detailed images of their moons. After completing its primary mission with the flyby of
Saturn on November 20, 1980, Voyager 1 began an extended mission to explore the
regions and boundaries of the outer heliosphere. On August 25, 2012, Voyager 1
crossed the heliopause to become the first spacecraft to enter interstellar space and
study the interstellar medium. Voyager 1's extended mission is expected to continue
until around 2025, when its radioisotope thermoelectric generators will no longer supply
enough electric power to operate its scientific instruments.
September 9, 1789: William Bond born. William Cranch Bond (September 9, 1789 –
January 29, 1859) was an American astronomer and the first director of Harvard College
Observatory. In 1839, Bond was allowed to move his personal astronomical equipment
to Harvard and serve as its (unpaid) "Astronomical Observer to the University." Later, in
1843, a sun-grazing comet aroused enough public interest in astronomy that Harvard
was able to raise $25,730 towards the construction of a state-of-the-art observatory.
Bond designed the building and the observing chair (both of which are still in working
order today), and Harvard bought a fifteen-inch German-built refracting telescope, equal
in size to the largest in the world at the time. The telescope was first put to use on June
24, 1847, when it was pointed at the moon. Bond and his son George Phillips Bond
discovered Saturn's moon Hyperion; it was independently co-discovered at the same
time by William Lassell in Britain, and both are given credit.
Father and son were the
first to observe the then innermost ring of Saturn, termed the Crepe ring, when they
pointed Harvard’s telescope towards Saturn in 1850. Working with John Adams
Whipple, the Bonds pioneered astrophotography, taking the first daguerreotype image of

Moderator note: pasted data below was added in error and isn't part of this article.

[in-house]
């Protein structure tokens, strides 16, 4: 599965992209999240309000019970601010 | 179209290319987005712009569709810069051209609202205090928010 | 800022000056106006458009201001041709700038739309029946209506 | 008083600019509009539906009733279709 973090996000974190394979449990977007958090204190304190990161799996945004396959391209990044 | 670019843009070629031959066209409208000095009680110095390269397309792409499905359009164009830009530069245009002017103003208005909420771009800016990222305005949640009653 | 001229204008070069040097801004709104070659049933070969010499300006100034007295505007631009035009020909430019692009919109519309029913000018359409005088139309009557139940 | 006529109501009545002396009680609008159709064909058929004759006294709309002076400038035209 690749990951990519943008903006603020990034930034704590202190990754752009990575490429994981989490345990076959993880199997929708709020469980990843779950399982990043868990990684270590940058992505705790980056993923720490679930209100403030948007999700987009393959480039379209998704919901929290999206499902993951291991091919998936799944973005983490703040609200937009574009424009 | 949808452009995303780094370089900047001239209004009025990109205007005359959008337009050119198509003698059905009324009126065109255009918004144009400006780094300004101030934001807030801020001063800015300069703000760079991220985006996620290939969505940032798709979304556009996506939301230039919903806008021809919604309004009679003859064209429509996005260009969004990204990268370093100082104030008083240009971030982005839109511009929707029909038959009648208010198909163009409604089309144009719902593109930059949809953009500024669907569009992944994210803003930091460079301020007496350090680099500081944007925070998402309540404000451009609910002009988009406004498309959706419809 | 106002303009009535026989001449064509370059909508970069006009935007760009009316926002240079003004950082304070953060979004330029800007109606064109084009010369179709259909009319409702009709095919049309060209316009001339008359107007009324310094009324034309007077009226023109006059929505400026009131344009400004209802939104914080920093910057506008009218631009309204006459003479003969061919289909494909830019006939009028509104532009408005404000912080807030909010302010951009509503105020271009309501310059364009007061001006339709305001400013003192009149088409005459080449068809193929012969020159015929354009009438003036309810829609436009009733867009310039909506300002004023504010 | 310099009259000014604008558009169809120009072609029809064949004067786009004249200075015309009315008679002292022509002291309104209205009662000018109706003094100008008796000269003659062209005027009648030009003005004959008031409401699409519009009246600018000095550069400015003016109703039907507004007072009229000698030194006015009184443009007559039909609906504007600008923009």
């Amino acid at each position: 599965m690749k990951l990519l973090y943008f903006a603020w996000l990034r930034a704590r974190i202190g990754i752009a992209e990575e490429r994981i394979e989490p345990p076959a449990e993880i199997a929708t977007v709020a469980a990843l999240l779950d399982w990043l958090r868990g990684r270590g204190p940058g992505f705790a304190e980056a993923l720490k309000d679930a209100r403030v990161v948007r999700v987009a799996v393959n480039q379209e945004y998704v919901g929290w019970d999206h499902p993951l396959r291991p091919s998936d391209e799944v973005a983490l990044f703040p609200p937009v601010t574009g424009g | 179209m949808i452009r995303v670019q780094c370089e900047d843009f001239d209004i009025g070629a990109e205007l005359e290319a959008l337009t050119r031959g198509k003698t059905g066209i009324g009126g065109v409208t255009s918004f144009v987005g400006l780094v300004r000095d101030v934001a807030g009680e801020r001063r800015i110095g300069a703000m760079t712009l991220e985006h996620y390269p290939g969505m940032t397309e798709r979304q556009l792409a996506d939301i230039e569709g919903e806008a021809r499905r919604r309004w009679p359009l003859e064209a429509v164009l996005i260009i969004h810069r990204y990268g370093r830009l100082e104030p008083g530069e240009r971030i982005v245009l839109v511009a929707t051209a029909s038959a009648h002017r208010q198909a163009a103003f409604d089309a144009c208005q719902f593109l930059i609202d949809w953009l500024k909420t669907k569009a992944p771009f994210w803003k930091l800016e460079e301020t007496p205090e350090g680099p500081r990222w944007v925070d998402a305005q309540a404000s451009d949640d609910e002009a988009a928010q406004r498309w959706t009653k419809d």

a star (Vega, in 1850) ever taken from America. In all, the three took between 200 and
300 photos of celestial objects.
September 10, 1857: James Keeler born. James Edward Keeler (September 10, 1857
– August 12, 1900) was an American astronomer. Along with George Hale, Keeler
founded and edited the Astrophysical Journal, which remains a major journal of
astronomy today. Keeler was the first to observe the gap in Saturn's rings now known
as the Encke Gap, using the 36-inch refractor at Lick Observatory on 7 January 1888.
After this feature had been named for Johann Encke, who had observed a much broader
variation in the brightness of the A Ring, Keeler's contributions were brought to light.
The second major gap in the A Ring, discovered by Voyager, was named the Keeler Gap
in his honor. In addition to the Keeler gap in Saturn's rings, the Martian crater Keeler,
the lunar crater Keeler, as well as the asteroid 2261 Keeler, are named in his honor.
September 11, 1877: James Jeans born. Sir James Hopwood Jeans (11 September
1877 – 16 September 1946) was an English physicist, astronomer and mathematician.
He made important contributions in many areas of physics, including quantum theory,
the theory of radiation and stellar evolution. His analysis of rotating bodies led him to
conclude that Laplace's theory that the solar system formed from a single cloud of gas
was incorrect, proposing instead that the planets condensed from material drawn out of
the sun by a hypothetical catastrophic near-collision with a passing star. This theory is
not accepted today. One of Jeans' major discoveries, named Jeans length, is a critical
radius of an interstellar cloud in space. It depends on the temperature, and density of
the cloud, and the mass of the particles composing the cloud. A cloud that is smaller
than its Jeans length will not have sufficient gravity to overcome the repulsive gas
pressure forces and condense to form a star, whereas a cloud that is larger than its
Jeans length will collapse.
September 17, 1857: Konstantin Tsiolkovsky born. Konstantin Eduardovich
Tsiolkovsky; (17 September 1857 – 19 September 1935) was a Russian and Soviet
rocket scientist and pioneer of the astronautic theory. Along with his followers, the
German Hermann Oberth and the American Robert H. Goddard, he is considered to be
one of the founding fathers of rocketry and astronautics. His works later inspired
leading Soviet rocket engineers such as Sergei Korolev and Valentin Glushko and
contributed to the success of the Soviet space program.
September 17, 1930: Ed Mitchell born. Edgar Dean "Ed" Mitchell (September 17,
1930 – February 4, 2016) (Captain, USN) was an American naval officer and aviator,